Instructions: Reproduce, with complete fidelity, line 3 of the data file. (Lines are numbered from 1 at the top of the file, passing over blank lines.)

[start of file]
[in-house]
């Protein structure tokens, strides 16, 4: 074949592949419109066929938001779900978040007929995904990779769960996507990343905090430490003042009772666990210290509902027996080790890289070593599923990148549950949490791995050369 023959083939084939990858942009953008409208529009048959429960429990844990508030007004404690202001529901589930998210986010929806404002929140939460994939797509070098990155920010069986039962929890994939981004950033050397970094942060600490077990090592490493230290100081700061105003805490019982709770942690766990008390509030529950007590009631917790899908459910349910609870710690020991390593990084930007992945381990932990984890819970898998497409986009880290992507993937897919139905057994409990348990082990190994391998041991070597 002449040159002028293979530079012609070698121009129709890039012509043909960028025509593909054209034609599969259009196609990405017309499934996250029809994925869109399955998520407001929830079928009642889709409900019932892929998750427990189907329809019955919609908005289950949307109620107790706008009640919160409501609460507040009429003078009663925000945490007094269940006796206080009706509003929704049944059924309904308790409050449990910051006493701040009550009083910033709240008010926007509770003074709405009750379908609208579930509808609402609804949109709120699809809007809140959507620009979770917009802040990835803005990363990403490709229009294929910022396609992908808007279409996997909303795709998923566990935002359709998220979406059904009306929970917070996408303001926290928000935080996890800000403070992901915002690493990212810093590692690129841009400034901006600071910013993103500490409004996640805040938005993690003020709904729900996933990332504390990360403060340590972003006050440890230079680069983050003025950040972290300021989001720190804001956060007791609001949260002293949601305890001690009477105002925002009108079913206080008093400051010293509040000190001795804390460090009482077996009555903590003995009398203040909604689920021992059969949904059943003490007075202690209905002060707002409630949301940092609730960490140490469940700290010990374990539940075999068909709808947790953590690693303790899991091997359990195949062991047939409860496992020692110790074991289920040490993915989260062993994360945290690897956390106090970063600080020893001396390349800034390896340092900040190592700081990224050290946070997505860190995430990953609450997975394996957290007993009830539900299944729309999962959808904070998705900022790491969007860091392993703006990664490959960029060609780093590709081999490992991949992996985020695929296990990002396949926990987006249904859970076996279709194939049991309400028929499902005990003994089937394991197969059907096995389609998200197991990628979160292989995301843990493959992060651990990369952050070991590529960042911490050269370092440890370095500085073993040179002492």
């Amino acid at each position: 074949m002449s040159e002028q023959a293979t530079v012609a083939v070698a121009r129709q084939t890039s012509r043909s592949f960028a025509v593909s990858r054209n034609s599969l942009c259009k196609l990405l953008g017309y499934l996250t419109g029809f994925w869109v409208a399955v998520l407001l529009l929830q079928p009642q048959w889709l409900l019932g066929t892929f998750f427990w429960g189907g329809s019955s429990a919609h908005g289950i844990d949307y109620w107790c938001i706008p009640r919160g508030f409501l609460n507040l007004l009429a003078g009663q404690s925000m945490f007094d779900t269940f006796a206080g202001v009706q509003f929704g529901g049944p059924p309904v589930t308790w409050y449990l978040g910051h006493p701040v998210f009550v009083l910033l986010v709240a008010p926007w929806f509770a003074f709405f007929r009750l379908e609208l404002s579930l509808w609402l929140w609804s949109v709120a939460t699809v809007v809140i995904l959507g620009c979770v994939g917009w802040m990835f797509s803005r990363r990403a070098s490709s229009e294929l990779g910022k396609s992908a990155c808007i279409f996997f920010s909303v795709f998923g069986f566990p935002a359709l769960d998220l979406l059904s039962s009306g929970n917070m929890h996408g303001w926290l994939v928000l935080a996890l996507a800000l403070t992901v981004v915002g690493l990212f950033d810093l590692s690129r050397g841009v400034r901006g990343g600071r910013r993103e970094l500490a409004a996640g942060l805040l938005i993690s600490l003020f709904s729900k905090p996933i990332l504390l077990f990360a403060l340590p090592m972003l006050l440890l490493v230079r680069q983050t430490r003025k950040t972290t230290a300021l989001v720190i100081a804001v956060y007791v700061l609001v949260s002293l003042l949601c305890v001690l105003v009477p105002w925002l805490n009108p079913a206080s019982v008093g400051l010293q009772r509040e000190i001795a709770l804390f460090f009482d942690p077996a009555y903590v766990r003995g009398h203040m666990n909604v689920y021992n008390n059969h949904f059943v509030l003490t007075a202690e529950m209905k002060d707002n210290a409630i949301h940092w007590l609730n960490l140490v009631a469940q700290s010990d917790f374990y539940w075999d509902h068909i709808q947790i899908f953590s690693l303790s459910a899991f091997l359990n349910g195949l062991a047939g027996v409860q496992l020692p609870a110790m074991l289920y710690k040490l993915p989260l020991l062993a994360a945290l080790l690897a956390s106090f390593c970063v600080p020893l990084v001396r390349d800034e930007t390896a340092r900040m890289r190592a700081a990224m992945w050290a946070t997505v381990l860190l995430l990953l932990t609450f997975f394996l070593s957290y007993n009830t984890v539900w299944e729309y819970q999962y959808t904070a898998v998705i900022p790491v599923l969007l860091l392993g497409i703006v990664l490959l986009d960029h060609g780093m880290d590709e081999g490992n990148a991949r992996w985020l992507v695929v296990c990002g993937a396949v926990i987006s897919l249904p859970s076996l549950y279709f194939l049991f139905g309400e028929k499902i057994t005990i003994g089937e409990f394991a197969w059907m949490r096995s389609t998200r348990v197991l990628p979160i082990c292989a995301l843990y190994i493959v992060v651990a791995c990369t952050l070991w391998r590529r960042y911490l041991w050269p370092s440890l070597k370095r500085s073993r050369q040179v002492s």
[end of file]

């Amino acid at each position: 074949m002449s040159e002028q023959a293979t530079v012609a083939v070698a121009r129709q084939t890039s012509r043909s592949f960028a025509v593909s990858r054209n034609s599969l942009c259009k196609l990405l953008g017309y499934l996250t419109g029809f994925w869109v409208a399955v998520l407001l529009l929830q079928p009642q048959w889709l409900l019932g066929t892929f998750f427990w429960g189907g329809s019955s429990a919609h908005g289950i844990d949307y109620w107790c938001i706008p009640r919160g508030f409501l609460n507040l007004l009429a003078g009663q404690s925000m945490f007094d779900t269940f006796a206080g202001v009706q509003f929704g529901g049944p059924p309904v589930t308790w409050y449990l978040g910051h006493p701040v998210f009550v009083l910033l986010v709240a008010p926007w929806f509770a003074f709405f007929r009750l379908e609208l404002s579930l509808w609402l929140w609804s949109v709120a939460t699809v809007v809140i995904l959507g620009c979770v994939g917009w802040m990835f797509s803005r990363r990403a070098s490709s229009e294929l990779g910022k396609s992908a990155c808007i279409f996997f920010s909303v795709f998923g069986f566990p935002a359709l769960d998220l979406l059904s039962s009306g929970n917070m929890h996408g303001w926290l994939v928000l935080a996890l996507a800000l403070t992901v981004v915002g690493l990212f950033d810093l590692s690129r050397g841009v400034r901006g990343g600071r910013r993103e970094l500490a409004a996640g942060l805040l938005i993690s600490l003020f709904s729900k905090p996933i990332l504390l077990f990360a403060l340590p090592m972003l006050l440890l490493v230079r680069q983050t430490r003025k950040t972290t230290a300021l989001v720190i100081a804001v956060y007791v700061l609001v949260s002293l003042l949601c305890v001690l105003v009477p105002w925002l805490n009108p079913a206080s019982v008093g400051l010293q009772r509040e000190i001795a709770l804390f460090f009482d942690p077996a009555y903590v766990r003995g009398h203040m666990n909604v689920y021992n008390n059969h949904f059943v509030l003490t007075a202690e529950m209905k002060d707002n210290a409630i949301h940092w007590l609730n960490l140490v009631a469940q700290s010990d917790f374990y539940w075999d509902h068909i709808q947790i899908f953590s690693l303790s459910a899991f091997l359990n349910g195949l062991a047939g027996v409860q496992l020692p609870a110790m074991l289920y710690k040490l993915p989260l020991l062993a994360a945290l080790l690897a956390s106090f390593c970063v600080p020893l990084v001396r390349d800034e930007t390896a340092r900040m890289r190592a700081a990224m992945w050290a946070t997505v381990l860190l995430l990953l932990t609450f997975f394996l070593s957290y007993n009830t984890v539900w299944e729309y819970q999962y959808t904070a898998v998705i900022p790491v599923l969007l860091l392993g497409i703006v990664l490959l986009d960029h060609g780093m880290d590709e081999g490992n990148a991949r992996w985020l992507v695929v296990c990002g993937a396949v926990i987006s897919l249904p859970s076996l549950y279709f194939l049991f139905g309400e028929k499902i057994t005990i003994g089937e409990f394991a197969w059907m949490r096995s389609t998200r348990v197991l990628p979160i082990c292989a995301l843990y190994i493959v992060v651990a791995c990369t952050l070991w391998r590529r960042y911490l041991w050269p370092s440890l070597k370095r500085s073993r050369q040179v002492s």